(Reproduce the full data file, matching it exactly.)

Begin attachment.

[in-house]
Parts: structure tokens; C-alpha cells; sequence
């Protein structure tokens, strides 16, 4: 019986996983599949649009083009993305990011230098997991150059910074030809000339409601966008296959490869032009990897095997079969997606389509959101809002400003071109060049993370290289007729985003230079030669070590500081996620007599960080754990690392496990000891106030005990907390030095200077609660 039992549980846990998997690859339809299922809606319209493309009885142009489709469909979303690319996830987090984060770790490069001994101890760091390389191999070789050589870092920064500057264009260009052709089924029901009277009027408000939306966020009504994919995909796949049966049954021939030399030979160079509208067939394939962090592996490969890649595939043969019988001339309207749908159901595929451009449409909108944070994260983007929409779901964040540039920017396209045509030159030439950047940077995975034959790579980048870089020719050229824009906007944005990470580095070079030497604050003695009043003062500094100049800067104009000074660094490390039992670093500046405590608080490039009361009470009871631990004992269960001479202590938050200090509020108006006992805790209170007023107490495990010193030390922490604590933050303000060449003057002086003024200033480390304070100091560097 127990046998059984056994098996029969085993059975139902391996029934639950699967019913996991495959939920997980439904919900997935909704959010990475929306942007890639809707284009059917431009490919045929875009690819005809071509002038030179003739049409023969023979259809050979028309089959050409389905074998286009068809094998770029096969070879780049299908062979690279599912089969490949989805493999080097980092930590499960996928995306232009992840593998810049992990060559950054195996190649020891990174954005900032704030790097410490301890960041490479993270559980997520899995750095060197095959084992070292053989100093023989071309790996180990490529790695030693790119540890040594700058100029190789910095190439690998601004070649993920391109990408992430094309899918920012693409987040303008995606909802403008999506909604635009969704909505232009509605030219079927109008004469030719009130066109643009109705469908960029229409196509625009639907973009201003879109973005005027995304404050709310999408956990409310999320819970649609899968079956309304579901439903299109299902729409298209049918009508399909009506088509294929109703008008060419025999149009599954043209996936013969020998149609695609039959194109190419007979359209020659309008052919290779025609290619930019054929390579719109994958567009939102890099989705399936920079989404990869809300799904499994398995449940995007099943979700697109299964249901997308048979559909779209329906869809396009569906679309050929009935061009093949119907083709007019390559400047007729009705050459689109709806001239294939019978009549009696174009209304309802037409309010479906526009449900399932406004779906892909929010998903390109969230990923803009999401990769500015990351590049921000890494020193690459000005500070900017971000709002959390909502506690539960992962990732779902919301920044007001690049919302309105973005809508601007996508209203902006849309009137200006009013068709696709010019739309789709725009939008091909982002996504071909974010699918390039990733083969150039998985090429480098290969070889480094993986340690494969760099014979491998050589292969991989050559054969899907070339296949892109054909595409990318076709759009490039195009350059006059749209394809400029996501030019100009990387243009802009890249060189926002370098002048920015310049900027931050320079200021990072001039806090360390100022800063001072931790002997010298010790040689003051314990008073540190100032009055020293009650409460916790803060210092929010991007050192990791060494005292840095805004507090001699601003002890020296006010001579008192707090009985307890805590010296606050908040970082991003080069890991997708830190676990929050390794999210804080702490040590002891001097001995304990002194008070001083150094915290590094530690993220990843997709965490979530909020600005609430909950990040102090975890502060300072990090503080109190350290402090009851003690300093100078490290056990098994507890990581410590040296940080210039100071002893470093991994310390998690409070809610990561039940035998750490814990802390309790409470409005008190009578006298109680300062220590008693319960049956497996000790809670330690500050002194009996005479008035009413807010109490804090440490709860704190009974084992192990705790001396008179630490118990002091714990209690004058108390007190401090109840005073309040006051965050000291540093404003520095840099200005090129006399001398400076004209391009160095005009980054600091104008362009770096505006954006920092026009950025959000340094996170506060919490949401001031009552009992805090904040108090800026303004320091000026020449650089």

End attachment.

[in-house]
Parts: structure tokens; C-alpha cells; sequence
């Protein structure tokens, strides 16, 4: 019986996983599949649009083009993305990011230098997991150059910074030809000339409601966008296959490869032009990897095997079969997606389509959101809002400003071109060049993370290289007729985003230079030669070590500081996620007599960080754990690392496990000891106030005990907390030095200077609660 039992549980846990998997690859339809299922809606319209493309009885142009489709469909979303690319996830987090984060770790490069001994101890760091390389191999070789050589870092920064500057264009260009052709089924029901009277009027408000939306966020009504994919995909796949049966049954021939030399030979160079509208067939394939962090592996490969890649595939043969019988001339309207749908159901595929451009449409909108944070994260983007929409779901964040540039920017396209045509030159030439950047940077995975034959790579980048870089020719050229824009906007944005990470580095070079030497604050003695009043003062500094100049800067104009000074660094490390039992670093500046405590608080490039009361009470009871631990004992269960001479202590938050200090509020108006006992805790209170007023107490495990010193030390922490604590933050303000060449003057002086003024200033480390304070100091560097 127990046998059984056994098996029969085993059975139902391996029934639950699967019913996991495959939920997980439904919900997935909704959010990475929306942007890639809707284009059917431009490919045929875009690819005809071509002038030179003739049409023969023979259809050979028309089959050409389905074998286009068809094998770029096969070879780049299908062979690279599912089969490949989805493999080097980092930590499960996928995306232009992840593998810049992990060559950054195996190649020891990174954005900032704030790097410490301890960041490479993270559980997520899995750095060197095959084992070292053989100093023989071309790996180990490529790695030693790119540890040594700058100029190789910095190439690998601004070649993920391109990408992430094309899918920012693409987040303008995606909802403008999506909604635009969704909505232009509605030219079927109008004469030719009130066109643009109705469908960029229409196509625009639907973009201003879109973005005027995304404050709310999408956990409310999320819970649609899968079956309304579901439903299109299902729409298209049918009508399909009506088509294929109703008008060419025999149009599954043209996936013969020998149609695609039959194109190419007979359209020659309008052919290779025609290619930019054929390579719109994958567009939102890099989705399936920079989404990869809300799904499994398995449940995007099943979700697109299964249901997308048979559909779209329906869809396009569906679309050929009935061009093949119907083709007019390559400047007729009705050459689109709806001239294939019978009549009696174009209304309802037409309010479906526009449900399932406004779906892909929010998903390109969230990923803009999401990769500015990351590049921000890494020193690459000005500070900017971000709002959390909502506690539960992962990732779902919301920044007001690049919302309105973005809508601007996508209203902006849309009137200006009013068709696709010019739309789709725009939008091909982002996504071909974010699918390039990733083969150039998985090429480098290969070889480094993986340690494969760099014979491998050589292969991989050559054969899907070339296949892109054909595409990318076709759009490039195009350059006059749209394809400029996501030019100009990387243009802009890249060189926002370098002048920015310049900027931050320079200021990072001039806090360390100022800063001072931790002997010298010790040689003051314990008073540190100032009055020293009650409460916790803060210092929010991007050192990791060494005292840095805004507090001699601003002890020296006010001579008192707090009985307890805590010296606050908040970082991003080069890991997708830190676990929050390794999210804080702490040590002891001097001995304990002194008070001083150094915290590094530690993220990843997709965490979530909020600005609430909950990040102090975890502060300072990090503080109190350290402090009851003690300093100078490290056990098994507890990581410590040296940080210039100071002893470093991994310390998690409070809610990561039940035998750490814990802390309790409470409005008190009578006298109680300062220590008693319960049956497996000790809670330690500050002194009996005479008035009413807010109490804090440490709860704190009974084992192990705790001396008179630490118990002091714990209690004058108390007190401090109840005073309040006051965050000291540093404003520095840099200005090129006399001398400076004209391009160095005009980054600091104008362009770096505006954006920092026009950025959000340094996170506060919490949401001031009552009992805090904040108090800026303004320091000026020449650089």